Logistic regression in vaccine testing

I guess almost every scientist is familiar with linear regression and has already spent quite some time using it for various assays like BCA or Bradford assay for protein concentration determination. Nevertheless, probably not so many might have applied logistic regression, although this analysis is quite common for assays leading to quantal response data. Quantal response means that the outcome is of the form: response / no response, e.g. response, if the corresponding animal is alive, and no response, if the corresponding animal has died. In fact, the outcome Y of these types of assays, that are also often referred to as dichotomous assays, is binary and often coded by 0 and 1. The independent variable is typically concentration or dose in those assays. Please note that logistic regression is most often performed with multiple independent variables especially in other disciplines. However, in this blogpost we will limit ourselves to the simplest case of only one independent variable X. As we will see below, logistic regression is somehow related to linear regression, as both can be treated within the generalized linear model (GLM) framework (more on the basics of GLM, see also this blog post: Most European countries did not show exceptional excess mortalities during SARS-CoV-2 pandemic). If we assume that the outcome response has a probability of p to occur and if we assume the data is binomial, then the probability to have no response is 1-p. Logistic regression now models the logarithm of the so-called odds (ratio) p/(1-p) in terms of a linear function:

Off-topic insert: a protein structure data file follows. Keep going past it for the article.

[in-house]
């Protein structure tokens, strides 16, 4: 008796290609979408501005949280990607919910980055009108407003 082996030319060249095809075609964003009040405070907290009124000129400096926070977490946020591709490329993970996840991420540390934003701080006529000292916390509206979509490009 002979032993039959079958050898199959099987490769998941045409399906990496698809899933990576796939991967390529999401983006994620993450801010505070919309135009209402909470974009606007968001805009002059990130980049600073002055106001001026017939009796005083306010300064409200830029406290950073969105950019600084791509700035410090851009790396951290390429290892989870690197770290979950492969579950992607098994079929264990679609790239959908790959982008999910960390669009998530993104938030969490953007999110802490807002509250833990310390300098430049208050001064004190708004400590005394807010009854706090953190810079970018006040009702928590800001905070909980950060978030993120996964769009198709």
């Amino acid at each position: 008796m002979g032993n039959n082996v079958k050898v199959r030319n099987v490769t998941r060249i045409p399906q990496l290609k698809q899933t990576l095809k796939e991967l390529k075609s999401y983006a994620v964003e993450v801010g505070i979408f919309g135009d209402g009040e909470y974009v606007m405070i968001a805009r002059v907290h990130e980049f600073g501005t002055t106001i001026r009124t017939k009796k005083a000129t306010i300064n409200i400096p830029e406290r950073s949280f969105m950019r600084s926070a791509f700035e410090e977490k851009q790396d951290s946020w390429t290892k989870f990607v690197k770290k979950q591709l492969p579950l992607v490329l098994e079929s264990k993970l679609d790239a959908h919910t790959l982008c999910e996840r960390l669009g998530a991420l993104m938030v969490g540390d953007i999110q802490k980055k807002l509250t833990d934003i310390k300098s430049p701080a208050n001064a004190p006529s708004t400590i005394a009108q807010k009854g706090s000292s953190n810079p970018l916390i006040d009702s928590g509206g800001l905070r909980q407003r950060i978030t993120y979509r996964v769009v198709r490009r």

\[\ln{\left(\frac{p}{1-p}\right)}=\beta_0+\beta_1 X\]


Maybe one more word concerning odds. Odds can be easily converted to probabilities if you prefer thinking in terms of those. Say our odds ratio is O\equiv\frac{p}{1-p} , then we can calculate the probability of a response p simply by the following formula:

    \[p=\frac{O}{1+O}\]


So, we could rewrite the equation above:

    \[\ln{\left(O\right)}=\beta_0+\beta_1X\]


And solve for the odds:

    \[O=e^{\beta_0+\beta_1X}\]


If we use the formula for the relation between the odds and the probability of a response, we end-up with:

    \[p=\frac{e^{\beta_0+\beta_1X}\ }{1+e^{\beta_0+\beta_1X}\ }=\frac{1}{1+e^{-\left(\beta_0+\beta_1X\right)}\ }\]


The corresponding curve of p vs. X has a sigmoid-like shape and is essentially the fit curve that is often plotted together with the binary data or with corresponding probabilities (more on this below). In GLM terms this function is also known as the inverse link-function.

Let us now come to an example on how to perform logistic regression within the vaccine testing framework. Let’s say we have developed a new vaccine against the tetanus toxin and would like to compare its efficacy against a standard vaccine that is already commercially available, and which has a median effective dose of 2.5 IU/ml (i.e. international units per milliliter). The vaccine testing is done on guinea pigs (sorry, but unfortunately that is how it is done). The vaccine is applied to these animals in different doses (each animal only gets a single dose) and after some time the same animals become challenged with a certain amount of tetanus toxin. Animals which got very low doses of the vaccine are likely to die after they got the toxin administered, while those animals that got a higher vaccine dose are more likely to survive. The following table presents the results of the imaginary vaccine test.

dosenr
1100
1.6113
2.6106
4.1119
5.61010

Herein denotes n the total number of animals tested at the corresponding dose and r denotes the number of guinea pigs that survived the toxin administration. For every single guinea pig the outcome or (let’s say) the response of the experiment is either dead or alive. If this is coded with 0 and 1, we could make a plot that looks like the following one:

Plot of binary response versus dose